Initial claims for unemployment benefits in the United States came in just slightly above expectations, but still fell 6k from the previous week's upwardly revised figure, the Department of Labor reported on Thursday. Continuing claims rose to 3.525 million for the week ending Aug. 30.

Initial jobless claims for the week ending Sept. 6 came in at 445k, against forecasts were for a fall to 440k following last week's upwardly revised reading of 451k.

This week's figure is still above the four-week moving average for initial claims, which is now 440k, up from 439k last week.

Continuing claims were expected to come in at 3.460 million for the week ending Aug. 30, following the previous week's downwardly revised figure of 3.403 million.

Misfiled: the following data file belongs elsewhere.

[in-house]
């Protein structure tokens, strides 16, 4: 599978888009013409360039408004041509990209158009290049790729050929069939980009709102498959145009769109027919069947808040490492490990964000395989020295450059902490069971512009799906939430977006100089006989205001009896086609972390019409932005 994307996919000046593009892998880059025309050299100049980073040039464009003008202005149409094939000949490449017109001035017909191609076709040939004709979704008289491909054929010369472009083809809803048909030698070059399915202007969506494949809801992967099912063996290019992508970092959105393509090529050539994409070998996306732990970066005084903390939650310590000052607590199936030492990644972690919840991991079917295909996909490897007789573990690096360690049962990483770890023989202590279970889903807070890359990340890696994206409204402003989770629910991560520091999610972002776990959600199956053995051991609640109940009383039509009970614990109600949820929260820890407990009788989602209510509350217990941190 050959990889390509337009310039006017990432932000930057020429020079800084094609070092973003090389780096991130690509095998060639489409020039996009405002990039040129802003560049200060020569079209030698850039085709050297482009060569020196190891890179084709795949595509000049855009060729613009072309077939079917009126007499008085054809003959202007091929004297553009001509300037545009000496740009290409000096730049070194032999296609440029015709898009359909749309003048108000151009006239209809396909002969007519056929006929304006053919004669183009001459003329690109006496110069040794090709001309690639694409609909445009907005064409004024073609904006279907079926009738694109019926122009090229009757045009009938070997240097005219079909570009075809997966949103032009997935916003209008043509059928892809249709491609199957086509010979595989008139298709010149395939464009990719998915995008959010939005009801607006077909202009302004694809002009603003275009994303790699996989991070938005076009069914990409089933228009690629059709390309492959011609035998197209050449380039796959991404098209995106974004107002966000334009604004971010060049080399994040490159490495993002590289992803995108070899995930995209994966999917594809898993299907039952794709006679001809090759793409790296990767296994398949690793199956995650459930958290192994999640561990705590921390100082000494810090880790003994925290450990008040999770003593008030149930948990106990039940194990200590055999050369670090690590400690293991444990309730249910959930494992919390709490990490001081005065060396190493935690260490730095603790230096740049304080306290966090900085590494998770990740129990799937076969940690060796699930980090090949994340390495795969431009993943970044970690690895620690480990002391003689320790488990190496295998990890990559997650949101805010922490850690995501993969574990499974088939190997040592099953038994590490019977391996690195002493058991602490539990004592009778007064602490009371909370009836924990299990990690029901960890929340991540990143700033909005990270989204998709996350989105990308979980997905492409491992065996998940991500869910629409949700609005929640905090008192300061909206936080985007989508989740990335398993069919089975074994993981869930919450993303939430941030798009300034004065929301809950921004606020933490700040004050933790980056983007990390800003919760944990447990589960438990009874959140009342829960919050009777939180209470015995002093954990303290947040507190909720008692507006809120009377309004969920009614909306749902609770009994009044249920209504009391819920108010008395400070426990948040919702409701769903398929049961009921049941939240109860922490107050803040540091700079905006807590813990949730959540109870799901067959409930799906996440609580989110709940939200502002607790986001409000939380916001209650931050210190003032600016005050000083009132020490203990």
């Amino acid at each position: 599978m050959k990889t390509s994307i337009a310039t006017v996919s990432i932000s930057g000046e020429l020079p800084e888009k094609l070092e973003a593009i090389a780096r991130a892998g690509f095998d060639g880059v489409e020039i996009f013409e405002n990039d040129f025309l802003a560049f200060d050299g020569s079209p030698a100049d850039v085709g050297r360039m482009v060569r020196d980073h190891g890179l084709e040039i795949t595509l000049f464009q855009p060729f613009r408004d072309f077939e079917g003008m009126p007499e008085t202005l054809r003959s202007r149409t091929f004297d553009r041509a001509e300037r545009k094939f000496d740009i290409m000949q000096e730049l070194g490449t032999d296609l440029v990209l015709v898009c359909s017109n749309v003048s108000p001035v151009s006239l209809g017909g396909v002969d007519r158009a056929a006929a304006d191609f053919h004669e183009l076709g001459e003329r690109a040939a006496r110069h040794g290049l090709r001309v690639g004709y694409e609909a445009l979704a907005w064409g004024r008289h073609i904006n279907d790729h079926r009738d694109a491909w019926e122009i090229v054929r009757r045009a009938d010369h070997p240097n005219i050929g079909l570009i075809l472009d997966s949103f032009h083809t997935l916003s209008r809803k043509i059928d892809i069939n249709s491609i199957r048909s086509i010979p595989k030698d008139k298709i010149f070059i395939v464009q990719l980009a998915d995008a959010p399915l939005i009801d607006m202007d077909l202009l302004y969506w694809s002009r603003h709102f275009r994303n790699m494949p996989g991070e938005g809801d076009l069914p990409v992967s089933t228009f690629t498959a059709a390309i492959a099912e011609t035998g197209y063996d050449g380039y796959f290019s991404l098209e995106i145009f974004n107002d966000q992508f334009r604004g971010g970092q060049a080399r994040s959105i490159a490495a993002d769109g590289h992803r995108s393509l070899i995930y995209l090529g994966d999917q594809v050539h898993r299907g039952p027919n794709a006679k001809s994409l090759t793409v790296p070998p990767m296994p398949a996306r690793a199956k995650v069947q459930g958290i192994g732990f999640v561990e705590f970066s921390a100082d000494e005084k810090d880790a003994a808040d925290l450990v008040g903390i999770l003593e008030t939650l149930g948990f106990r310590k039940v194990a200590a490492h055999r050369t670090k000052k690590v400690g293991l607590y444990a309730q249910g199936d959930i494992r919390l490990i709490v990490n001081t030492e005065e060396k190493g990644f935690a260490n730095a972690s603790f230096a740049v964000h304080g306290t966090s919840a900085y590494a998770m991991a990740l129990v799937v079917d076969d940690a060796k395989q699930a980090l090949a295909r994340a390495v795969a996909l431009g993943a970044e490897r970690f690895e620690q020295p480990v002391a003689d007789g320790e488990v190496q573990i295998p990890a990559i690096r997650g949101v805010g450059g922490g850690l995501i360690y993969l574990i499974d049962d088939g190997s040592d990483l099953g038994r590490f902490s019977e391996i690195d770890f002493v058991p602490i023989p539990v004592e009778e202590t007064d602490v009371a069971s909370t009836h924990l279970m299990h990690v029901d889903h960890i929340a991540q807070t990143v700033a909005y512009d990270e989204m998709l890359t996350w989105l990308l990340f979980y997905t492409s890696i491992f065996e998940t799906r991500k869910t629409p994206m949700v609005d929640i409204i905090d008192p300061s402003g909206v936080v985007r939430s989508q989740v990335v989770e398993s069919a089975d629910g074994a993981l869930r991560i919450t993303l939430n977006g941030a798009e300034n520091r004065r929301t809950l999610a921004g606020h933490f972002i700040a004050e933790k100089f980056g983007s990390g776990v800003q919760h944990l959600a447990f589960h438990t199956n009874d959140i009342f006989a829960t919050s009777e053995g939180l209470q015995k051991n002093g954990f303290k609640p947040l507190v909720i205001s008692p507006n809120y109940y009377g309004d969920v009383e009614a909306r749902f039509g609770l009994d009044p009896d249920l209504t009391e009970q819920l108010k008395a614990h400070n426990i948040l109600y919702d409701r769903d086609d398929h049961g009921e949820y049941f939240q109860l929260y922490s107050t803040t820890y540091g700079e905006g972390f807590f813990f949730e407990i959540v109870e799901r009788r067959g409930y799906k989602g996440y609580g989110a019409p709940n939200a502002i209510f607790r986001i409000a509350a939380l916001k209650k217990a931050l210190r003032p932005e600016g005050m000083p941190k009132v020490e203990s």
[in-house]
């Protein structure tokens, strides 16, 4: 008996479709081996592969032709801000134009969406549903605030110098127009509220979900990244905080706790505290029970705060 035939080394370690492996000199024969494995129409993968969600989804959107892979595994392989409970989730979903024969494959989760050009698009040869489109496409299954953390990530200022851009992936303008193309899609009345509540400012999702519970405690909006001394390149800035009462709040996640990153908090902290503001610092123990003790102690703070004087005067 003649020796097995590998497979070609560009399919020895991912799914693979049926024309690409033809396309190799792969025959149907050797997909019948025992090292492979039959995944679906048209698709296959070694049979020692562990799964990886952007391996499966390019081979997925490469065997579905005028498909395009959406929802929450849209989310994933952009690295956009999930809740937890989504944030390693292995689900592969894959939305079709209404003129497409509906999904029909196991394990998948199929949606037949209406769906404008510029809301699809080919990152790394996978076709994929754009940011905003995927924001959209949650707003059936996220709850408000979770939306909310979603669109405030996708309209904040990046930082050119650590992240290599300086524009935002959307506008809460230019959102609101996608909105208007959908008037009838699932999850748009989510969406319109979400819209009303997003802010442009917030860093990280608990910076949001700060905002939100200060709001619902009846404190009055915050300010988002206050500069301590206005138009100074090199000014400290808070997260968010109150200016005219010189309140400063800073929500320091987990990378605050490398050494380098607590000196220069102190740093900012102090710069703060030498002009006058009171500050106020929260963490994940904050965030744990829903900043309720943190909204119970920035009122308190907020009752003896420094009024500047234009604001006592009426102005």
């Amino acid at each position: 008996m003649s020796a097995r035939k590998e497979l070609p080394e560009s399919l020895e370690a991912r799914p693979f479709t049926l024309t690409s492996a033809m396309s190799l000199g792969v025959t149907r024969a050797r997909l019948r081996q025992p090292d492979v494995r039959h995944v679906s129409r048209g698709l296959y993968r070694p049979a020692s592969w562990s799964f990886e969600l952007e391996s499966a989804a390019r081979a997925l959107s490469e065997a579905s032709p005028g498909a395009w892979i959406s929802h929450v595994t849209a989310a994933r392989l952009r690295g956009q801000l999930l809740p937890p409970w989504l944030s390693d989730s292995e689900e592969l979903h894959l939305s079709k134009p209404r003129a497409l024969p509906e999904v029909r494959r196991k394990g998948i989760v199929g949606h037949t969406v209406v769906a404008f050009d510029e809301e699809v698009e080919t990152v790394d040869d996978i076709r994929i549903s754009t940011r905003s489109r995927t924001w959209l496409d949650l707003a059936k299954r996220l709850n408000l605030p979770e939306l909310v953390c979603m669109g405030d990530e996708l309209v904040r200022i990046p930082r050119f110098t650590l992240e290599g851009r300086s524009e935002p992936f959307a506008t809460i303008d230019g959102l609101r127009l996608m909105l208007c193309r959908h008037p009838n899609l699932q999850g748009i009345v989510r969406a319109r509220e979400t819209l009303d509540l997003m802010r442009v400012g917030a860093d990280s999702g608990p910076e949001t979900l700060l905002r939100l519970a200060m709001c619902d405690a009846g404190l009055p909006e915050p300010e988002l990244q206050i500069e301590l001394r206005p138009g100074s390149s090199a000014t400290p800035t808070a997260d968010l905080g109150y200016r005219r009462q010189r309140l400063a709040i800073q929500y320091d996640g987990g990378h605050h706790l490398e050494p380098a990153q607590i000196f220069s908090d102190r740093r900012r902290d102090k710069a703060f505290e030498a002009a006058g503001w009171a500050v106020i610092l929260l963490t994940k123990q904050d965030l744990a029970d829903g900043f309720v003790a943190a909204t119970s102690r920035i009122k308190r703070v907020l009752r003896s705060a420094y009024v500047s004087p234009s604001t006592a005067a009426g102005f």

This is the 18th consecutive week that continuing claims have been above the 3 million mark. The four-week moving average is now 3.429 million, up from the moving average of 3.392 million in the previous week.

Claims have recently been higher than normal following new rules introduced by the Department of Labor that made filing for unemployment benefits easier.

Prior to the release, Sal Guatieri from BMO Capital Markets said a continuation of the upward trend in initial jobless claims would flag a possible large decline in September payrolls.

By Stephen Huebl and edited by Nancy Girgis
©CEP News Ltd. 2008